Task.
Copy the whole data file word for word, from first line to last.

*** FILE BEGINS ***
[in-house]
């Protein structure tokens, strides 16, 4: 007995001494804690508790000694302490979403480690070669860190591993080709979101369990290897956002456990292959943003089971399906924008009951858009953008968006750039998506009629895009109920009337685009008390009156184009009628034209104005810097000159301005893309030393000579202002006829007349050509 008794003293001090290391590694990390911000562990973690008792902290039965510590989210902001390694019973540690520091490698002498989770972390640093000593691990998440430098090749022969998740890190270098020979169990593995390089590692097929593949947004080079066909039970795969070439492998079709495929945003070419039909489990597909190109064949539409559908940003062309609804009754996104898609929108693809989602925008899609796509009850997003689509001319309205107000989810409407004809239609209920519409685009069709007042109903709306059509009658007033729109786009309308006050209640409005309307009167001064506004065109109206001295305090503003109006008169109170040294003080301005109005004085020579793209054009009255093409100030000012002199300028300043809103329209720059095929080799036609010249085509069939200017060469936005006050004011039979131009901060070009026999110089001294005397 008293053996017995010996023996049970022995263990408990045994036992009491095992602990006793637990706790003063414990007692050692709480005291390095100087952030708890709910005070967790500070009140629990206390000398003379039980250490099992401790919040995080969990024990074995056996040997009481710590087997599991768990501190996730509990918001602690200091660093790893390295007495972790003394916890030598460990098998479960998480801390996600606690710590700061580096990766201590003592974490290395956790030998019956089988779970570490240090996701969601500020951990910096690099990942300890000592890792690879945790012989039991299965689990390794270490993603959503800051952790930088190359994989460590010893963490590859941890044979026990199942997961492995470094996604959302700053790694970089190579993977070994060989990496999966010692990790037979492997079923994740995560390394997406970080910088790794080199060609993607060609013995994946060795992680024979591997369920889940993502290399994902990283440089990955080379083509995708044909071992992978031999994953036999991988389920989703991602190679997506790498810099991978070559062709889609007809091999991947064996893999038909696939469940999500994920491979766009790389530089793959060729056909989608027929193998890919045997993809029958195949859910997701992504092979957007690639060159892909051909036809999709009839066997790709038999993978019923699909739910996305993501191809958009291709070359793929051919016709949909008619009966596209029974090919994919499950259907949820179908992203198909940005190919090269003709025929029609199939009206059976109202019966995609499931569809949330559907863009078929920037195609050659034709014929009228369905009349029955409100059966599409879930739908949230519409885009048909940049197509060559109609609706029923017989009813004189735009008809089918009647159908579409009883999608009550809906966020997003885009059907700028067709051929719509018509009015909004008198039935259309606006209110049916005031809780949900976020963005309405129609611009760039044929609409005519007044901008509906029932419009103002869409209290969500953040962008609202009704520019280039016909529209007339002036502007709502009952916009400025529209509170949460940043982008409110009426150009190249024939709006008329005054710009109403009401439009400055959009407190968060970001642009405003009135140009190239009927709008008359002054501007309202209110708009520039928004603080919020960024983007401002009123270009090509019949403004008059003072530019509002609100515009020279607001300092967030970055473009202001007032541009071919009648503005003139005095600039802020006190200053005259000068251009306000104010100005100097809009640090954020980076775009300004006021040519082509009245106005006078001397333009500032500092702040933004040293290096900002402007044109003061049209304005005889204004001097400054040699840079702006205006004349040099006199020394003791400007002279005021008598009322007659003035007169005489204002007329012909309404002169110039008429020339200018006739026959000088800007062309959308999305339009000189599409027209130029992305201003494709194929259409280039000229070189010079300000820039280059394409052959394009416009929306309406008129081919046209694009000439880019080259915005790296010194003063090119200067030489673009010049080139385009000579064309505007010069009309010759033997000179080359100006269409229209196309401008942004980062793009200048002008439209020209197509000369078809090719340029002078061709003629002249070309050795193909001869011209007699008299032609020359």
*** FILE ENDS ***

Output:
[in-house]
């Protein structure tokens, strides 16, 4: 007995001494804690508790000694302490979403480690070669860190591993080709979101369990290897956002456990292959943003089971399906924008009951858009953008968006750039998506009629895009109920009337685009008390009156184009009628034209104005810097000159301005893309030393000579202002006829007349050509 008794003293001090290391590694990390911000562990973690008792902290039965510590989210902001390694019973540690520091490698002498989770972390640093000593691990998440430098090749022969998740890190270098020979169990593995390089590692097929593949947004080079066909039970795969070439492998079709495929945003070419039909489990597909190109064949539409559908940003062309609804009754996104898609929108693809989602925008899609796509009850997003689509001319309205107000989810409407004809239609209920519409685009069709007042109903709306059509009658007033729109786009309308006050209640409005309307009167001064506004065109109206001295305090503003109006008169109170040294003080301005109005004085020579793209054009009255093409100030000012002199300028300043809103329209720059095929080799036609010249085509069939200017060469936005006050004011039979131009901060070009026999110089001294005397 008293053996017995010996023996049970022995263990408990045994036992009491095992602990006793637990706790003063414990007692050692709480005291390095100087952030708890709910005070967790500070009140629990206390000398003379039980250490099992401790919040995080969990024990074995056996040997009481710590087997599991768990501190996730509990918001602690200091660093790893390295007495972790003394916890030598460990098998479960998480801390996600606690710590700061580096990766201590003592974490290395956790030998019956089988779970570490240090996701969601500020951990910096690099990942300890000592890792690879945790012989039991299965689990390794270490993603959503800051952790930088190359994989460590010893963490590859941890044979026990199942997961492995470094996604959302700053790694970089190579993977070994060989990496999966010692990790037979492997079923994740995560390394997406970080910088790794080199060609993607060609013995994946060795992680024979591997369920889940993502290399994902990283440089990955080379083509995708044909071992992978031999994953036999991988389920989703991602190679997506790498810099991978070559062709889609007809091999991947064996893999038909696939469940999500994920491979766009790389530089793959060729056909989608027929193998890919045997993809029958195949859910997701992504092979957007690639060159892909051909036809999709009839066997790709038999993978019923699909739910996305993501191809958009291709070359793929051919016709949909008619009966596209029974090919994919499950259907949820179908992203198909940005190919090269003709025929029609199939009206059976109202019966995609499931569809949330559907863009078929920037195609050659034709014929009228369905009349029955409100059966599409879930739908949230519409885009048909940049197509060559109609609706029923017989009813004189735009008809089918009647159908579409009883999608009550809906966020997003885009059907700028067709051929719509018509009015909004008198039935259309606006209110049916005031809780949900976020963005309405129609611009760039044929609409005519007044901008509906029932419009103002869409209290969500953040962008609202009704520019280039016909529209007339002036502007709502009952916009400025529209509170949460940043982008409110009426150009190249024939709006008329005054710009109403009401439009400055959009407190968060970001642009405003009135140009190239009927709008008359002054501007309202209110708009520039928004603080919020960024983007401002009123270009090509019949403004008059003072530019509002609100515009020279607001300092967030970055473009202001007032541009071919009648503005003139005095600039802020006190200053005259000068251009306000104010100005100097809009640090954020980076775009300004006021040519082509009245106005006078001397333009500032500092702040933004040293290096900002402007044109003061049209304005005889204004001097400054040699840079702006205006004349040099006199020394003791400007002279005021008598009322007659003035007169005489204002007329012909309404002169110039008429020339200018006739026959000088800007062309959308999305339009000189599409027209130029992305201003494709194929259409280039000229070189010079300000820039280059394409052959394009416009929306309406008129081919046209694009000439880019080259915005790296010194003063090119200067030489673009010049080139385009000579064309505007010069009309010759033997000179080359100006269409229209196309401008942004980062793009200048002008439209020209197509000369078809090719340029002078061709003629002249070309050795193909001869011209007699008299032609020359």